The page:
Worthington News

May 6 ballot

JEDZ issue's legality called into question


Two Perry Township businesses and a resident filed a protest last week to remove from the May 6 ballot a proposal to establish an income tax in the township.

The protest, filed with the Franklin County Board of Elections, maintains that township trustees illegally voted during a closed meeting to pursue the joint economic-development zone that would set up the tax.

An elections board official said the matter would be discussed during the board's March 3 meeting.

The protest was filed by the owners of Nikolas M. Savko & Sons and Lincoln Construction, whose employees would be assessed the 2.5-percent income tax, and township resident William E. Lehner. The two companies also would have to pay a 2.5-percent tax on their net profits if township voters approve the tax measure.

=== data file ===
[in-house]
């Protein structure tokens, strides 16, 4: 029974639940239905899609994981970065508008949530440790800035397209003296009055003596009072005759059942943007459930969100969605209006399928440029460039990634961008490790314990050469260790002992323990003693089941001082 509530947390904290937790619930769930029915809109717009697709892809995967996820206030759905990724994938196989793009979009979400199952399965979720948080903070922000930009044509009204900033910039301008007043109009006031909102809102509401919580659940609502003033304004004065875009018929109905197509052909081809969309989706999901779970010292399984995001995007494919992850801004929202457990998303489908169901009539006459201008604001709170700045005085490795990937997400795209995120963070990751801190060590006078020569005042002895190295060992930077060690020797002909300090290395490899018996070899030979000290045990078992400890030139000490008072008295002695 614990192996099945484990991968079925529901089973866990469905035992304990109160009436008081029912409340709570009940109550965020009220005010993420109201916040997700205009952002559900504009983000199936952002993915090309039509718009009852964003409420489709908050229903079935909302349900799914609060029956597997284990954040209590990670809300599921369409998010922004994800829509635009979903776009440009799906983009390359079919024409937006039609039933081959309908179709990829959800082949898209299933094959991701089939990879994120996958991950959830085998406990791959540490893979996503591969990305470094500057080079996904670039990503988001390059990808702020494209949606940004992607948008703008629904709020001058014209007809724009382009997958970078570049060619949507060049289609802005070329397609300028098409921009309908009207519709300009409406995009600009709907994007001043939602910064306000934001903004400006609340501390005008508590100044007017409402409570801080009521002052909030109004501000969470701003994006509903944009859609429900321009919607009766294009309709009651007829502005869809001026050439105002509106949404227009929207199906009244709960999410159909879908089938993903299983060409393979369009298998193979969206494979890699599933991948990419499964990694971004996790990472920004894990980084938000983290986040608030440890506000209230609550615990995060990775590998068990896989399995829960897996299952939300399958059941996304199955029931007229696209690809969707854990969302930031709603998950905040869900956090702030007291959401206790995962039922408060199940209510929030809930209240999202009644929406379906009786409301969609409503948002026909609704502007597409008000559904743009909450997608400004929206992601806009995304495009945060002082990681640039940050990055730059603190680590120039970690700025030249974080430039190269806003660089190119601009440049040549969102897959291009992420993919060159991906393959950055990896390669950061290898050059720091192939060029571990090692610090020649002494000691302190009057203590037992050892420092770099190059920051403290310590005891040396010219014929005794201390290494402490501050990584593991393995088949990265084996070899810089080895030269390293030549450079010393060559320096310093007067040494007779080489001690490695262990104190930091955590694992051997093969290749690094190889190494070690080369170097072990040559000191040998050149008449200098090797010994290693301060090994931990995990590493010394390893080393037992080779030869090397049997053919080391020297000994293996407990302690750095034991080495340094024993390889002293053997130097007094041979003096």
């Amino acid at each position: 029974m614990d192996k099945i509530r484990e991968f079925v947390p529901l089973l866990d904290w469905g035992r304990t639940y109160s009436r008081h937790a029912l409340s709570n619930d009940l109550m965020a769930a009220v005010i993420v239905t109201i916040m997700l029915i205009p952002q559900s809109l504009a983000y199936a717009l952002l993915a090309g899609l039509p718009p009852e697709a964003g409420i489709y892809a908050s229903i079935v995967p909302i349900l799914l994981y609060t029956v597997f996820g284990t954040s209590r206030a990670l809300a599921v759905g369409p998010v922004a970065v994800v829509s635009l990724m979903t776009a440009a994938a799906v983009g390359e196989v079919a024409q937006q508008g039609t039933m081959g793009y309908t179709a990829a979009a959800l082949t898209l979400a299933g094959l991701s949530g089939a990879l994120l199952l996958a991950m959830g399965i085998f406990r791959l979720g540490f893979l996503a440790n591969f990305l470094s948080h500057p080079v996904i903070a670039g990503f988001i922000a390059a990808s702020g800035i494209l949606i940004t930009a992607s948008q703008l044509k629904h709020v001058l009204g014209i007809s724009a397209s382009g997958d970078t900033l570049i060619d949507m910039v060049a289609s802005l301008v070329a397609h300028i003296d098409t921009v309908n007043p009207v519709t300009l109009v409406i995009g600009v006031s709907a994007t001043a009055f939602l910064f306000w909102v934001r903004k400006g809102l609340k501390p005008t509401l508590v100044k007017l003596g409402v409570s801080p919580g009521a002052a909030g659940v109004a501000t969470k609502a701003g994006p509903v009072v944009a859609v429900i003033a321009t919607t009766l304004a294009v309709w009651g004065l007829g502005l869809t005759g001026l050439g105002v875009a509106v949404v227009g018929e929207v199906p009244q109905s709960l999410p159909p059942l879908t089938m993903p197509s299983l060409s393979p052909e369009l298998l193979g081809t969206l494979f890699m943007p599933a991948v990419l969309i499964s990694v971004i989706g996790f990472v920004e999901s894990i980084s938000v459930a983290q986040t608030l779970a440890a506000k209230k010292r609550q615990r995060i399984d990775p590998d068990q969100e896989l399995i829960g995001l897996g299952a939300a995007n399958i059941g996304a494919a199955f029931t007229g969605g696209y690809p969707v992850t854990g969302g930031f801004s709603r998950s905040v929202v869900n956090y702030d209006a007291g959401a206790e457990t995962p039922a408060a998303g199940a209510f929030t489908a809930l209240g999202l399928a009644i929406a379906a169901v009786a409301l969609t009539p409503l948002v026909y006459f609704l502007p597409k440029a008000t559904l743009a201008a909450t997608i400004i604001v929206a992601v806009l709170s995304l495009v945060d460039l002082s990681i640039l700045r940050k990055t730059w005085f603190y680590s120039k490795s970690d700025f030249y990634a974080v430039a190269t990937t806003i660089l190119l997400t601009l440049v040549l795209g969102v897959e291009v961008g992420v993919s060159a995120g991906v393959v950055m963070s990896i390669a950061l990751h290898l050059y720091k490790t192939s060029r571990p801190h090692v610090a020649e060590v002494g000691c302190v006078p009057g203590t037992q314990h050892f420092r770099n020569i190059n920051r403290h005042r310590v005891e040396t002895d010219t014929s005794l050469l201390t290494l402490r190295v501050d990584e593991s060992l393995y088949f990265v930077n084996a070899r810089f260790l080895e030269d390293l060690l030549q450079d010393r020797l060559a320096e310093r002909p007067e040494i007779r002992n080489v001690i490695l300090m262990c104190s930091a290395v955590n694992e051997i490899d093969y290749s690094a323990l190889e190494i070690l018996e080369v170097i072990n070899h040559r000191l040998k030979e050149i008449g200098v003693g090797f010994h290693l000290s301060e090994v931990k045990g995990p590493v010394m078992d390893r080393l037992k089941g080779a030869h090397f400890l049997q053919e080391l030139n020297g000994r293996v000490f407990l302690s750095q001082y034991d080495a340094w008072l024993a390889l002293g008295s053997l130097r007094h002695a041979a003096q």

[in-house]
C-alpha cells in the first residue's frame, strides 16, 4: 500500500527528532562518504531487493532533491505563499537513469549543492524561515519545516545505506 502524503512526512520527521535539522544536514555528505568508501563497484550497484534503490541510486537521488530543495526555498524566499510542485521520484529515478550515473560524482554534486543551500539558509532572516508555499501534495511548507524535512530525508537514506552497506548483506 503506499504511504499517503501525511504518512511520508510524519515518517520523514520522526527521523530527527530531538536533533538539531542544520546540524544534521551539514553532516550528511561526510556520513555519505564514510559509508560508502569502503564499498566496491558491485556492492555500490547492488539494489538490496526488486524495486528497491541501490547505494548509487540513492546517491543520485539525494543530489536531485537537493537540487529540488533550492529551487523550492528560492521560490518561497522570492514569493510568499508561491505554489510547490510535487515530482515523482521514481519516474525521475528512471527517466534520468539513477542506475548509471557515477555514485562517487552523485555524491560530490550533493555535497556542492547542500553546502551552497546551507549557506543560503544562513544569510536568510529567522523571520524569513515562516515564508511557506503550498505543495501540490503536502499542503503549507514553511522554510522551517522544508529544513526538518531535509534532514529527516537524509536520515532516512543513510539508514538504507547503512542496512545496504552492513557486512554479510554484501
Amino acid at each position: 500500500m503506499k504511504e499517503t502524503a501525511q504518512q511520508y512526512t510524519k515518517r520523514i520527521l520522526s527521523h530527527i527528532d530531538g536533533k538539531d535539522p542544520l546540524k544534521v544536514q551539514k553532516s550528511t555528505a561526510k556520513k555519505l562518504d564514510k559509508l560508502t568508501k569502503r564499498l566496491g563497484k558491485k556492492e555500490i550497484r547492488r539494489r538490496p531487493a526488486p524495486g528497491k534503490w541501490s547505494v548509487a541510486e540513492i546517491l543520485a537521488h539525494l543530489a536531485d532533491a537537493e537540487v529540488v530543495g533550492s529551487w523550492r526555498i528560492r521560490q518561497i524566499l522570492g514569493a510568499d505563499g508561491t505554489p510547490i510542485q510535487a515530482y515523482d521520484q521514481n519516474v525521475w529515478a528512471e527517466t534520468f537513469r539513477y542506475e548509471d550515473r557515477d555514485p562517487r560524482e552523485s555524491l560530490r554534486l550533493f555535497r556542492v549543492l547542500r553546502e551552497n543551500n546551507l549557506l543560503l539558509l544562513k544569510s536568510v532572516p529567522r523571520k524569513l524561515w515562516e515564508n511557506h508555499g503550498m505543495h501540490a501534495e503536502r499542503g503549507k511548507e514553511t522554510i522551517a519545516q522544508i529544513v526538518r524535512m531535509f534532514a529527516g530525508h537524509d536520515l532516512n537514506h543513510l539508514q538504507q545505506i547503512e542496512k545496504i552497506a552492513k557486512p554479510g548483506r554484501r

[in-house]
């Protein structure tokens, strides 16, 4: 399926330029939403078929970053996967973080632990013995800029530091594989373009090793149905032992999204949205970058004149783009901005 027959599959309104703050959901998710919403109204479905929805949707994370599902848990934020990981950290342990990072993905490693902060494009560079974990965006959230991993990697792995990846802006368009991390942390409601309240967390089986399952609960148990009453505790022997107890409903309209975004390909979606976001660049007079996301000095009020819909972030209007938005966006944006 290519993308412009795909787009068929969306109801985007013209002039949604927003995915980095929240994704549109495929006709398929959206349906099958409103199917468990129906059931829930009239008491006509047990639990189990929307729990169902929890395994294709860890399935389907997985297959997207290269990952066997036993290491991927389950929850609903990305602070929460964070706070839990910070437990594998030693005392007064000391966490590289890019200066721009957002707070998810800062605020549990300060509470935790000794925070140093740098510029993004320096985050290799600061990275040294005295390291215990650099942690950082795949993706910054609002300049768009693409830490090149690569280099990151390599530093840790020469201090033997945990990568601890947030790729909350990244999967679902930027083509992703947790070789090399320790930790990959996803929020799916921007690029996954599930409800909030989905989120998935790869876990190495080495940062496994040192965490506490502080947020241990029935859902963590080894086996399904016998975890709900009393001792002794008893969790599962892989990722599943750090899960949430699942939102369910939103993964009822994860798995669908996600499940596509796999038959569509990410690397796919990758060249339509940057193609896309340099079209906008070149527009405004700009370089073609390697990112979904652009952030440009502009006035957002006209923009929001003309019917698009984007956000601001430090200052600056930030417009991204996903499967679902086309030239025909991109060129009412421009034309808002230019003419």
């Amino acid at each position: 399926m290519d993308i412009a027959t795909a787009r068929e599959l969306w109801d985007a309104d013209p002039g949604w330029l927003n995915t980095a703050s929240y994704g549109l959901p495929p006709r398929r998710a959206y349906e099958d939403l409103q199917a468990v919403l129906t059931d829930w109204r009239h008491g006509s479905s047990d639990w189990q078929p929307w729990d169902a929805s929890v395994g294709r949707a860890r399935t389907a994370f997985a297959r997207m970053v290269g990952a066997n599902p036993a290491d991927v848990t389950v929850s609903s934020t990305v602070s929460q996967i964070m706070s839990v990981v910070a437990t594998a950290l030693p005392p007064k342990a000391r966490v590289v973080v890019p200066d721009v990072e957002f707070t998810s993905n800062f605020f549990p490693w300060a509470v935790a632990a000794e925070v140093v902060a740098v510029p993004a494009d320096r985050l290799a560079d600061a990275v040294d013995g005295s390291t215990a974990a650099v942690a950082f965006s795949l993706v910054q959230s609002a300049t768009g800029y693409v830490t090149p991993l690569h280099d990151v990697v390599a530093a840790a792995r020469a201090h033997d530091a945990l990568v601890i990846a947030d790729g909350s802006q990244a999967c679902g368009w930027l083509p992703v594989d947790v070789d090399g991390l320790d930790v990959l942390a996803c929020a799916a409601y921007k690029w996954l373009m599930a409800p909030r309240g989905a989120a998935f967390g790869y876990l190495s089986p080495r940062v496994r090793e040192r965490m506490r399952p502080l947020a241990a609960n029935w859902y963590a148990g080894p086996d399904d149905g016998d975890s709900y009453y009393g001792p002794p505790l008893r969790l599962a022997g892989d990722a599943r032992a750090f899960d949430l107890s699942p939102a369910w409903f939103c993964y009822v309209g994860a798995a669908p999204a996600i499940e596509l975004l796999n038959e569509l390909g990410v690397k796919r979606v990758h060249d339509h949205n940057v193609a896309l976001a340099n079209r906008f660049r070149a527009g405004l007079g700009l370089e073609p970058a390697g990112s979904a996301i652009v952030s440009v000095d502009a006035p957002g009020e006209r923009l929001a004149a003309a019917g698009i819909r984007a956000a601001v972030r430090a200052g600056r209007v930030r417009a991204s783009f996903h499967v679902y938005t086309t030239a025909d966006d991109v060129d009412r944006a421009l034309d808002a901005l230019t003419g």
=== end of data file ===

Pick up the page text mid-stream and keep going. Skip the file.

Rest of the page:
The companies' representatives and Lehner want the elections board to investigate how the trustees voted to pursue the so-called JEDZ with the city of Worthington. A state law allows townships to use the taxing authority of a municipality to impose an income tax. Townships by themselves are prohibited from levying the tax.

Gordon P. Shuler, an attorney for those protesting the measure, said the trustees abused the executive-session provisions of the state law that would allow closed meetings to discuss economic development.

Shuler contended the exemption applies when a private company is seeking economic assistance from a public entity. He said the closed meetings occurred Oct. 12 and Nov. 18, 2012, before the JEDZ even existed.

Township trustee Chet J. Chaney referred all questions to the township's attorney, Donald Brosius, whose office said he was unavailable to comment last week.